"In America, we recycle our trash and throw away our children."
Those words were spoken by a mother whose 16-year-old son is serving life in prison without possibility of parole. His sentence isn't unusual. America is the only nation on earth that sentences its children to die behind bars.
We have thousands of throw-away children wasting hundreds of millions of taxpayer dollars in prisons stretching from coast to coast. In 2006, Colorado became the first state to reverse that trend, by allowing parole after 40 years. It is a modest beginning.
In 2007, Gov. Bill Ritter created the nation's first juvenile clemency board, which has been universally lauded. However, it is distressing that not a single juvenile has yet received a pardon or commutation. Still, by creating such a board, Ritter acknowledges that, from their brain development to their capacity for rehabilitation, children are different from adults. Theoretically, those who were convicted of crimes that occurred when they were 14, 15, 16 or 17 deserve a second look.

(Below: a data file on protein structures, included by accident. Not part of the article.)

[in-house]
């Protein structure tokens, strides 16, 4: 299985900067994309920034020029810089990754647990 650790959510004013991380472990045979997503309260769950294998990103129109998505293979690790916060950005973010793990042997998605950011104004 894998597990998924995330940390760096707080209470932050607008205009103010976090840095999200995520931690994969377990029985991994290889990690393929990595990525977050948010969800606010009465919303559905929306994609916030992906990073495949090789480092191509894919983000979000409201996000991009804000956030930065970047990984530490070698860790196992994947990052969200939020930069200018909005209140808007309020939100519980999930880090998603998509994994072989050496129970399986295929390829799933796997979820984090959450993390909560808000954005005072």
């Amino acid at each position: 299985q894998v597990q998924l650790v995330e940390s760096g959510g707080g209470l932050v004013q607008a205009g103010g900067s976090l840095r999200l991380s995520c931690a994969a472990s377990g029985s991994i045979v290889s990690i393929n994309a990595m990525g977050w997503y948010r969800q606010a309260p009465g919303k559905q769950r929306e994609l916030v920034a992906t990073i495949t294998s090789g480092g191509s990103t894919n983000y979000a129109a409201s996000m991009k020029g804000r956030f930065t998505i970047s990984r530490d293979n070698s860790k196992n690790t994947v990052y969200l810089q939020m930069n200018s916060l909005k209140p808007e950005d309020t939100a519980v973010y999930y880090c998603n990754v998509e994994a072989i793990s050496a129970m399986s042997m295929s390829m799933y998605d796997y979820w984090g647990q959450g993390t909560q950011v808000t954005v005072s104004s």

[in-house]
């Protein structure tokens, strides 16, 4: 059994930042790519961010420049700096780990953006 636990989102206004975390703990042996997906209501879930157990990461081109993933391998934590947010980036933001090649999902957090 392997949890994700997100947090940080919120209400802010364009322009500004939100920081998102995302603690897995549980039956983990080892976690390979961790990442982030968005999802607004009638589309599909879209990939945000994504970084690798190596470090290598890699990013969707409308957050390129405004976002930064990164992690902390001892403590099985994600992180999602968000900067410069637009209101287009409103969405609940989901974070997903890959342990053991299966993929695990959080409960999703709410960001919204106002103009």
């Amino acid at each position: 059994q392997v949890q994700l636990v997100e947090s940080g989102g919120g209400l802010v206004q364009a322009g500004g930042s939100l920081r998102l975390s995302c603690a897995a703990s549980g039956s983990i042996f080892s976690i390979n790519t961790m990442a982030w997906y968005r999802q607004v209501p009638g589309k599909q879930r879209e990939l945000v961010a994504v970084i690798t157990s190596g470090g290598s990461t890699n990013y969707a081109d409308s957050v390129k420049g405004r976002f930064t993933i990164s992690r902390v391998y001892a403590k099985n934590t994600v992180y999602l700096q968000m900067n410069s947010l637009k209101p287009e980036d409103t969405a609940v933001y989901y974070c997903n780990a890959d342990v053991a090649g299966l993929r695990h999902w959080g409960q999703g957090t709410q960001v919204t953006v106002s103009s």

But political reality intrudes.
We all have different versions of right and wrong. It seems wrong that a kid gets sentenced to life for a hit-and-run that generally garners probation or a few years in prison for an adult. Or that a 38-year-old man receives 16 years in jail for setting his father on fire over a minor argument (the dad later died), while a 15-year-old who kills his molesters is put away for life. Yet other people looked at the same set of circumstances and had no trouble trying, convicting and incarcerating those cases.